University Archives selected approximately 58 boxes of materials directly related to the Green Revolution for digitization. These comprise a variety of formats including photographs, correspondence, field notebooks, and other materials. With this project, University of Minnesota Libraries expanded use of the Green Revolution collections by creating digital surrogates of the materials, delivered via a web-based, publicly available, full-text searchable database.

Using your iPhone/iPad to Record Oral History

By: Joe Hoover | Information Technology | March 12, 2012
Using an IPad to record Oral Histories
Modified image Wikimedia Commons.


First let me admit this is not the last word on using an iPhone to record oral histories, it is just an attempt to get the dialog going, secondly you may notice the obvious omission of other mobile devices such as Android for use in recording. Omission does not mean that they shouldn't be used, they may be perfectly acceptable however the one nice thing about iPhone and iPad is that both the hardware and operating system are made by one manufacture making comparisons and quality control simpler.  I encourage others to post results they may have had using other mobile devices for oral history interviews. Lastly much of the content was excerpted from the testing and excellent work of Jeff Geerling. Check out his site if you are interested in even more in-depth information.

What a difference a couple of years can make in technology. Prices go down, megapixels and device and app quality go up.  While an iPhone/iPad might not offer all the quality control that an expensive camera or recording device can do for a large organization like the Smithsonian especially when they might be looking at reuse of the interview in a national exhibit, for a smaller museum/organization not only is using an iPhone/iPad acceptable but probably better than many of the magnetic video and audio recording devices that they were using in the past.

Key points to remember:

  • When recording, turning off Wi-fi may help to prevent background noise/feedback.

  • Turn on Airplane mode on your iPhone to prevent calls during a recording session.

  • Battery Life - make sure to fully charge your device or that it is plugged into a power source.

  • Storage - if you are going to be using your iPhone or iPad for recording video oral histories you never can have enough storage. Think about getting at least 32GB.

  • An iPod Touch can be used for recording audio but should not be used for video as the lens quality records at less than 1 megapixel.

  • I recommend using iPhone 4 and iPad 2 and above.

  • These are meant as suggestions not set in stone guidelines.

  • Having proper lighting and a recording environment still are important.

  • Technical specs for iPad and iPhone


AUDIO RECORDING APP


For a recording app you might want to look at FiRe 2 from Audiofile Engineering.

The basic interface is fairly simple to use but it does have advanced features you can tap into like a variety of metadata standards, format conversion, and time markers and uploading to Dropbox or your own FTP server.

VIDEO RECORDING APP


You can just use the Built-in camera that comes with the iPhone/iPad/iPod it handles different audio inputs, but without much configuration or level control, and no monitoring.

For a more fully featured camera app check out FiLMiC Pro, unfortunately it also has no audio controls.

MICROPHONES


While an iPad, iPhone, iPod is great to record on, their built in mics are not good for recording high quality audio. The biggest thing you are going to need is a good mic. There are many many different kinds of mics out their here are some suggestions:
•RadioShack 33-3013 Electret Condenser Lavaliere Microphone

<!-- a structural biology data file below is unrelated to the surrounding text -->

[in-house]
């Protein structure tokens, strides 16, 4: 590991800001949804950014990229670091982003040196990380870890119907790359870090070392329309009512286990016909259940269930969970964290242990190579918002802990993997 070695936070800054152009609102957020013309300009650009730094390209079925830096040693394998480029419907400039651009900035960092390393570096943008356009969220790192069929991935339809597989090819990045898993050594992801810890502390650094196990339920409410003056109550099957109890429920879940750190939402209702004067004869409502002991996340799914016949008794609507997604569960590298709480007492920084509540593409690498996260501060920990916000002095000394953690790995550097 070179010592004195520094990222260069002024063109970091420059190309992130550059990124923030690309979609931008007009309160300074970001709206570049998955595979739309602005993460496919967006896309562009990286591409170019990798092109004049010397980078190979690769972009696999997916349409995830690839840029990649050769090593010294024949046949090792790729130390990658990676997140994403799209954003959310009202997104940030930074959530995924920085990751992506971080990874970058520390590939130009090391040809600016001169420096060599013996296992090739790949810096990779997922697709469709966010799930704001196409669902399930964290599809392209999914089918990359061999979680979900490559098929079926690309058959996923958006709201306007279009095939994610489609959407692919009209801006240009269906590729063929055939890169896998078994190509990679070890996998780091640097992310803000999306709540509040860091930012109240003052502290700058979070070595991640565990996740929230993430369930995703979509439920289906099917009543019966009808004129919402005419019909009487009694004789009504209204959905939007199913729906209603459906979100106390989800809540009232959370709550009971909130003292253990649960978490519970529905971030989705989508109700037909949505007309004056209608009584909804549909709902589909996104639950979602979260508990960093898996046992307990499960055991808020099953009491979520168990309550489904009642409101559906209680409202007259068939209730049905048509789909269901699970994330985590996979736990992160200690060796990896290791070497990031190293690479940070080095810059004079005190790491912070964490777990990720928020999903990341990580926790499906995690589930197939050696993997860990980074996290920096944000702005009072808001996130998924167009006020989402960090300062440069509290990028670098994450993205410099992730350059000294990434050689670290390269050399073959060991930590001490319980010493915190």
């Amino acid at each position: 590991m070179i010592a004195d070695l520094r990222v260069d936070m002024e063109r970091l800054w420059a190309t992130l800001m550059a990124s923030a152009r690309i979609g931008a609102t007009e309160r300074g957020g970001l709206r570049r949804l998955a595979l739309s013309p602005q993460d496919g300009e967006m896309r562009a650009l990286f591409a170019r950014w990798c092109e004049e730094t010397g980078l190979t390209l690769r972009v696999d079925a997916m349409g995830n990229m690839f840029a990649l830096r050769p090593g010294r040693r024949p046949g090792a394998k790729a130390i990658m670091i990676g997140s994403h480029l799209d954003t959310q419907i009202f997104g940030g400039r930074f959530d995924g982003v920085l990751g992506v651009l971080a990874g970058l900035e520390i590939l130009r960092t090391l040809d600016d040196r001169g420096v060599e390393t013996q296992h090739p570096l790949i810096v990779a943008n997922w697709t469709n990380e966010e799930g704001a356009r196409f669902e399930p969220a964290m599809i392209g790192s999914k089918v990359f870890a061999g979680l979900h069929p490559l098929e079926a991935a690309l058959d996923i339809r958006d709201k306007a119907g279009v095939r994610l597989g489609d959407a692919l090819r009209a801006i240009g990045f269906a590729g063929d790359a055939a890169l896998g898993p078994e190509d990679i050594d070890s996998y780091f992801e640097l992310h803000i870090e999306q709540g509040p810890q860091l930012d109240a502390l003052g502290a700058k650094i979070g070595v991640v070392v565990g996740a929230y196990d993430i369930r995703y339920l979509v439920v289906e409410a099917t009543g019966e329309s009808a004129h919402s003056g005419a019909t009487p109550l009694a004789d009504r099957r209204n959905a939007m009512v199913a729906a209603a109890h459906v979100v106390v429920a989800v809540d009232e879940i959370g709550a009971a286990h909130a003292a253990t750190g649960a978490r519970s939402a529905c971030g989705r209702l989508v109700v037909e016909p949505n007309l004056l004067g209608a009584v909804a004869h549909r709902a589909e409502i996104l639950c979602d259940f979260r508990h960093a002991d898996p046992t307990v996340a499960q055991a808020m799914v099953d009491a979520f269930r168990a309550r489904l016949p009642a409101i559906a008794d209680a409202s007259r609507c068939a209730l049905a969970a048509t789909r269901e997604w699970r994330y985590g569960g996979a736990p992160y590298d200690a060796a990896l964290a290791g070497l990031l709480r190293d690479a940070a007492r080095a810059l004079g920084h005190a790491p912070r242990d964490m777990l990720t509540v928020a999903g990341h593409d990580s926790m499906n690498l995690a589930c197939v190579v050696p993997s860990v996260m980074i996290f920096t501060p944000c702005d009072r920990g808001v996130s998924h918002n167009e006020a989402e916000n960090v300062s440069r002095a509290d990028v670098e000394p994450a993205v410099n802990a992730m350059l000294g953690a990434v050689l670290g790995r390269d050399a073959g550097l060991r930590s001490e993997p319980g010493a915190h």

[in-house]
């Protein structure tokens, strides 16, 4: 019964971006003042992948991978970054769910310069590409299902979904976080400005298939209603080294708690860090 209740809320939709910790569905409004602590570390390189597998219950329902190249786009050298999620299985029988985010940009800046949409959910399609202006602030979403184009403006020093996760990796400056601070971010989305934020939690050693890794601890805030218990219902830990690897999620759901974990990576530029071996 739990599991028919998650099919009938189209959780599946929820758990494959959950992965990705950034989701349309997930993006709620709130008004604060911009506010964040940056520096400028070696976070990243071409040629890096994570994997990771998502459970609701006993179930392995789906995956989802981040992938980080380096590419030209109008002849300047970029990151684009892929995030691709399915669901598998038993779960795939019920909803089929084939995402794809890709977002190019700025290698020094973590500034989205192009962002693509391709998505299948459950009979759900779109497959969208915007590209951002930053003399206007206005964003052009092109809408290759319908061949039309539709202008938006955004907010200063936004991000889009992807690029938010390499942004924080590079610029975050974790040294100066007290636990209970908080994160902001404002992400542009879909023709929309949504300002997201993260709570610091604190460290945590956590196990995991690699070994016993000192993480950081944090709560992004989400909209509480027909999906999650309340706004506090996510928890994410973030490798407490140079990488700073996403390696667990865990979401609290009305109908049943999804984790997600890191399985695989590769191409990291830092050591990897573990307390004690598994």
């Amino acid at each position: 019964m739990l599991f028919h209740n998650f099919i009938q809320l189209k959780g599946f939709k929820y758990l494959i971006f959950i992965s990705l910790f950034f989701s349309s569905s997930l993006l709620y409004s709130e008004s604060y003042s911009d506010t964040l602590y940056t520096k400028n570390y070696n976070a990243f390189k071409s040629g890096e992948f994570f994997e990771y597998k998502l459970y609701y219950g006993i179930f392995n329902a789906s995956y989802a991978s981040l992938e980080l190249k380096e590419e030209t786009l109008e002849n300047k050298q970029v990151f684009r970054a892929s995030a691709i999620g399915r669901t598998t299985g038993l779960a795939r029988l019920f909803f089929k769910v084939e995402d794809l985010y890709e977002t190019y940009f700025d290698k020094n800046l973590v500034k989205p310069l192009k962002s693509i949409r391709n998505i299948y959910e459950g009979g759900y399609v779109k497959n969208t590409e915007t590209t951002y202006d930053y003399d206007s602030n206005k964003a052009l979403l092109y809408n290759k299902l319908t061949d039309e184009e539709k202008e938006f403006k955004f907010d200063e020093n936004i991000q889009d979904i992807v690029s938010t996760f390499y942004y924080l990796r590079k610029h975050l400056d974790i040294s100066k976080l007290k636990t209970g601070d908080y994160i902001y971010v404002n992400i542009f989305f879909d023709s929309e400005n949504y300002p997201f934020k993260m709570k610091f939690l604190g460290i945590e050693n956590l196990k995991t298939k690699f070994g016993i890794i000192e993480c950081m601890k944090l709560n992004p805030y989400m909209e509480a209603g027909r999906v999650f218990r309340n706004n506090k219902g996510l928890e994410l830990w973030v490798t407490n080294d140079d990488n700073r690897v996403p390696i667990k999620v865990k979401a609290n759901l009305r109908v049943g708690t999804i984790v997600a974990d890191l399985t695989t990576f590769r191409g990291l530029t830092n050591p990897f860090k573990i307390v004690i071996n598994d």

•Crown Sound-Grabber-II Conference Microphone
•Audio Technica PRO88W-R35 Wireless Lavalier System
•Sony WCS-999 Wireless Microphone System
•Rode VideoMic Shotgun Microphone
•There are many others...

However, for all these mics you will need an Audio Input Adapter for your iPad/iPhone/iPhone - See the next section.

AUDIO INPUT ADAPTER


With an iPhone you will need an audio input adapter for most mics.

RECORDING AUDIO WITH TWO MICROPHONES - IPOD/IPHONE


You can use a simple option and get a Monster iSplitter and plug a lavaliere microphone into each side. (Don't forget to use an audio input adapter with it)

GuitarJack Model 2, into which you can plug a stereo input source (or two microphones that go one in left, one in right channel). You can also use 1/4 inch Input without an adapter.

RECORDING AUDIO WITH TWO MICROPHONES - IPAD


With an iPad in addition to recording with the headphone jack, you can also record with the iPad's Dock Connector to record two tracks (stereo) with one mic to the interviewer and one mic to the interviewee.

You'll need to have the USB adapter from the iPad Camera Connection Kit

And then, you'll need one of the following USB interfaces to translate analog inputs to the USB connection:

And finally you will need one of the following apps to support multi-channel recording and mixing

OTHER OPTIONS



  • For out-of-the-box options for recording sound, here is one high-end and somewhat expensive solution: iM2
    (this does come with it own free app you can download from iTunes)

  • ...and one amazingly cheap and surprisingly useful solution: Flexible-mini-capsule-microphone


TRIPODS, MOUNTS AND CAMERA STABILIZERS


Tripod Mount


In order to attach an iPhone or iPad to a tripod you are going to need a lot of rubber bands and duct tape or you can try one of these solutions. Their are several solutions available.



  • Snap Mount For iPhone 4/4S - Unfortunately they are currently having a problem keeping up with demand and are out of stock.

  • Movie Mount for iPad 2 - I have not had a chance to try out  iPad Mounts yet but I like this one because of the ability to add a mic/lens/light to the mount.



Tripods


Almost any camera tripod should work with the above mounts, however, I do have one recommendation that I have found compact and useful especially the tripod because of the magnetic feet which allows you to mount it on most metal surfaces.

iPhone Camera Stabilizer


While this might be a terrible solution for using oral histories it is great if you are recording while you are walking on a tour. One big drawback - there is no mount for a mic and I have found it quite impossible to balance the camera with a mic attached.